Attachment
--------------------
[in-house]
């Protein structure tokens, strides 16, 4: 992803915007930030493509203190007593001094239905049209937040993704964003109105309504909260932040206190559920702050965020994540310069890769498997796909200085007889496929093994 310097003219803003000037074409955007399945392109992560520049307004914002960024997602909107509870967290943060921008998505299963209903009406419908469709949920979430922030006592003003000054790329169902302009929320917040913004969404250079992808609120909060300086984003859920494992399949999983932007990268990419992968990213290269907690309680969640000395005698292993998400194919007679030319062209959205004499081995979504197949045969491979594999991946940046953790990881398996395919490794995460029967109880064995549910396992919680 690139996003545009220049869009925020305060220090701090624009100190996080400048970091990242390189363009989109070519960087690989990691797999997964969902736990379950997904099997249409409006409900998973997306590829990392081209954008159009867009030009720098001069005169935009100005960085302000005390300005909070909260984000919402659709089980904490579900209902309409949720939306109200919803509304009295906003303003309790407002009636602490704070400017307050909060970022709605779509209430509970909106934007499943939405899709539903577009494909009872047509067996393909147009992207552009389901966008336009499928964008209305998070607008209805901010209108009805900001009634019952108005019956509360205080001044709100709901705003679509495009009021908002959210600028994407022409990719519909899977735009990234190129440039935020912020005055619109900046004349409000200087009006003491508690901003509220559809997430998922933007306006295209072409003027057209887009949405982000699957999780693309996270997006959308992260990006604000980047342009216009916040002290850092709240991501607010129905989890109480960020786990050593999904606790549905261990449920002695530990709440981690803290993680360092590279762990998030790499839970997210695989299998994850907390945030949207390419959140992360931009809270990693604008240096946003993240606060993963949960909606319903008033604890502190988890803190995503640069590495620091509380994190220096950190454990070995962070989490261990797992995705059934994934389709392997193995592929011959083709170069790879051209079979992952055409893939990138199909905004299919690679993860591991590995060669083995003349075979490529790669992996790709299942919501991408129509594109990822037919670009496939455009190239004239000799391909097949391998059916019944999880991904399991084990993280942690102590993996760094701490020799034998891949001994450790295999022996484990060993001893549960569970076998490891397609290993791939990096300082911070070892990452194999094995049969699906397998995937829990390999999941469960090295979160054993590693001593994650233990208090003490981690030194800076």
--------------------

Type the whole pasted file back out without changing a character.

[in-house]
């Protein structure tokens, strides 16, 4: 992803915007930030493509203190007593001094239905049209937040993704964003109105309504909260932040206190559920702050965020994540310069890769498997796909200085007889496929093994 310097003219803003000037074409955007399945392109992560520049307004914002960024997602909107509870967290943060921008998505299963209903009406419908469709949920979430922030006592003003000054790329169902302009929320917040913004969404250079992808609120909060300086984003859920494992399949999983932007990268990419992968990213290269907690309680969640000395005698292993998400194919007679030319062209959205004499081995979504197949045969491979594999991946940046953790990881398996395919490794995460029967109880064995549910396992919680 690139996003545009220049869009925020305060220090701090624009100190996080400048970091990242390189363009989109070519960087690989990691797999997964969902736990379950997904099997249409409006409900998973997306590829990392081209954008159009867009030009720098001069005169935009100005960085302000005390300005909070909260984000919402659709089980904490579900209902309409949720939306109200919803509304009295906003303003309790407002009636602490704070400017307050909060970022709605779509209430509970909106934007499943939405899709539903577009494909009872047509067996393909147009992207552009389901966008336009499928964008209305998070607008209805901010209108009805900001009634019952108005019956509360205080001044709100709901705003679509495009009021908002959210600028994407022409990719519909899977735009990234190129440039935020912020005055619109900046004349409000200087009006003491508690901003509220559809997430998922933007306006295209072409003027057209887009949405982000699957999780693309996270997006959308992260990006604000980047342009216009916040002290850092709240991501607010129905989890109480960020786990050593999904606790549905261990449920002695530990709440981690803290993680360092590279762990998030790499839970997210695989299998994850907390945030949207390419959140992360931009809270990693604008240096946003993240606060993963949960909606319903008033604890502190988890803190995503640069590495620091509380994190220096950190454990070995962070989490261990797992995705059934994934389709392997193995592929011959083709170069790879051209079979992952055409893939990138199909905004299919690679993860591991590995060669083995003349075979490529790669992996790709299942919501991408129509594109990822037919670009496939455009190239004239000799391909097949391998059916019944999880991904399991084990993280942690102590993996760094701490020799034998891949001994450790295999022996484990060993001893549960569970076998490891397609290993791939990096300082911070070892990452194999094995049969699906397998995937829990390999999941469960090295979160054993590693001593994650233990208090003490981690030194800076």